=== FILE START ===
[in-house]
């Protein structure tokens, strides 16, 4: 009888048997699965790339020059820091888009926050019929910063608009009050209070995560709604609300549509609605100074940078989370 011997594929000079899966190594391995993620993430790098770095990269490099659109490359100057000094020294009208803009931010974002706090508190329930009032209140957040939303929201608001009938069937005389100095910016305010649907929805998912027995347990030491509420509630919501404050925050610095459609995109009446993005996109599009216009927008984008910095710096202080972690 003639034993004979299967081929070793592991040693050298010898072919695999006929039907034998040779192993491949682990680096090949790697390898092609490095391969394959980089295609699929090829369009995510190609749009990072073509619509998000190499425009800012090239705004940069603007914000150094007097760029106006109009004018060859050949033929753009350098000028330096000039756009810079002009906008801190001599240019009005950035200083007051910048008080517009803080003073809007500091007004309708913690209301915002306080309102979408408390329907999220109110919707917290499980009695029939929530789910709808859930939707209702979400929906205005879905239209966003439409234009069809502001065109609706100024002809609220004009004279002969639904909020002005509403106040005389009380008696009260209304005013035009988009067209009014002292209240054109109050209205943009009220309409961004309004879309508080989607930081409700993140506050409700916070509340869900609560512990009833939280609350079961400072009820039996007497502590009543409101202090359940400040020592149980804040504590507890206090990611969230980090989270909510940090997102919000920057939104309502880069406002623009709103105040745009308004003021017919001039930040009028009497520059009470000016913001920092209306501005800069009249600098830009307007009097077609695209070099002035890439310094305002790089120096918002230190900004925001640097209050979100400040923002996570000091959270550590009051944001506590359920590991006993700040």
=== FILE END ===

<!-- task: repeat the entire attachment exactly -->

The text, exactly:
[in-house]
């Protein structure tokens, strides 16, 4: 009888048997699965790339020059820091888009926050019929910063608009009050209070995560709604609300549509609605100074940078989370 011997594929000079899966190594391995993620993430790098770095990269490099659109490359100057000094020294009208803009931010974002706090508190329930009032209140957040939303929201608001009938069937005389100095910016305010649907929805998912027995347990030491509420509630919501404050925050610095459609995109009446993005996109599009216009927008984008910095710096202080972690 003639034993004979299967081929070793592991040693050298010898072919695999006929039907034998040779192993491949682990680096090949790697390898092609490095391969394959980089295609699929090829369009995510190609749009990072073509619509998000190499425009800012090239705004940069603007914000150094007097760029106006109009004018060859050949033929753009350098000028330096000039756009810079002009906008801190001599240019009005950035200083007051910048008080517009803080003073809007500091007004309708913690209301915002306080309102979408408390329907999220109110919707917290499980009695029939929530789910709808859930939707209702979400929906205005879905239209966003439409234009069809502001065109609706100024002809609220004009004279002969639904909020002005509403106040005389009380008696009260209304005013035009988009067209009014002292209240054109109050209205943009009220309409961004309004879309508080989607930081409700993140506050409700916070509340869900609560512990009833939280609350079961400072009820039996007497502590009543409101202090359940400040020592149980804040504590507890206090990611969230980090989270909510940090997102919000920057939104309502880069406002623009709103105040745009308004003021017919001039930040009028009497520059009470000016913001920092209306501005800069009249600098830009307007009097077609695209070099002035890439310094305002790089120096918002230190900004925001640097209050979100400040923002996570000091959270550590009051944001506590359920590991006993700040």